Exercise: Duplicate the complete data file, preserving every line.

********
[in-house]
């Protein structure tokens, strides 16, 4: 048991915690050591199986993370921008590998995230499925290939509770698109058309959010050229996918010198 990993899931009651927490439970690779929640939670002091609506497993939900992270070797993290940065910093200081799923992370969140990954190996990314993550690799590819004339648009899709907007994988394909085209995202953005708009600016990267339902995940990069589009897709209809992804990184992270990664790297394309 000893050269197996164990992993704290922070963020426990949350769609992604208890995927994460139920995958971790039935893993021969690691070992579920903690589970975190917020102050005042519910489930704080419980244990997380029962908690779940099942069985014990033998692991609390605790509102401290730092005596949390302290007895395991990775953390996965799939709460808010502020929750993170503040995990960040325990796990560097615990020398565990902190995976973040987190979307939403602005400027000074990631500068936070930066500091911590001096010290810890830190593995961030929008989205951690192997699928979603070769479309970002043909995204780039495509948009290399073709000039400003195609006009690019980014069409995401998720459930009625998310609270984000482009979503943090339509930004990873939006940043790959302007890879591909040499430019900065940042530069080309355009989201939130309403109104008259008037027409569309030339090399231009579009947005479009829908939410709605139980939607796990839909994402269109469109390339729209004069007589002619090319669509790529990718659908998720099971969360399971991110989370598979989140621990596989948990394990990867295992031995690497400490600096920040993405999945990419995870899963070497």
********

[in-house]
């Protein structure tokens, strides 16, 4: 048991915690050591199986993370921008590998995230499925290939509770698109058309959010050229996918010198 990993899931009651927490439970690779929640939670002091609506497993939900992270070797993290940065910093200081799923992370969140990954190996990314993550690799590819004339648009899709907007994988394909085209995202953005708009600016990267339902995940990069589009897709209809992804990184992270990664790297394309 000893050269197996164990992993704290922070963020426990949350769609992604208890995927994460139920995958971790039935893993021969690691070992579920903690589970975190917020102050005042519910489930704080419980244990997380029962908690779940099942069985014990033998692991609390605790509102401290730092005596949390302290007895395991990775953390996965799939709460808010502020929750993170503040995990960040325990796990560097615990020398565990902190995976973040987190979307939403602005400027000074990631500068936070930066500091911590001096010290810890830190593995961030929008989205951690192997699928979603070769479309970002043909995204780039495509948009290399073709000039400003195609006009690019980014069409995401998720459930009625998310609270984000482009979503943090339509930004990873939006940043790959302007890879591909040499430019900065940042530069080309355009989201939130309403109104008259008037027409569309030339090399231009579009947005479009829908939410709605139980939607796990839909994402269109469109390339729209004069007589002619090319669509790529990718659908998720099971969360399971991110989370598979989140621990596989948990394990990867295992031995690497400490600096920040993405999945990419995870899963070497």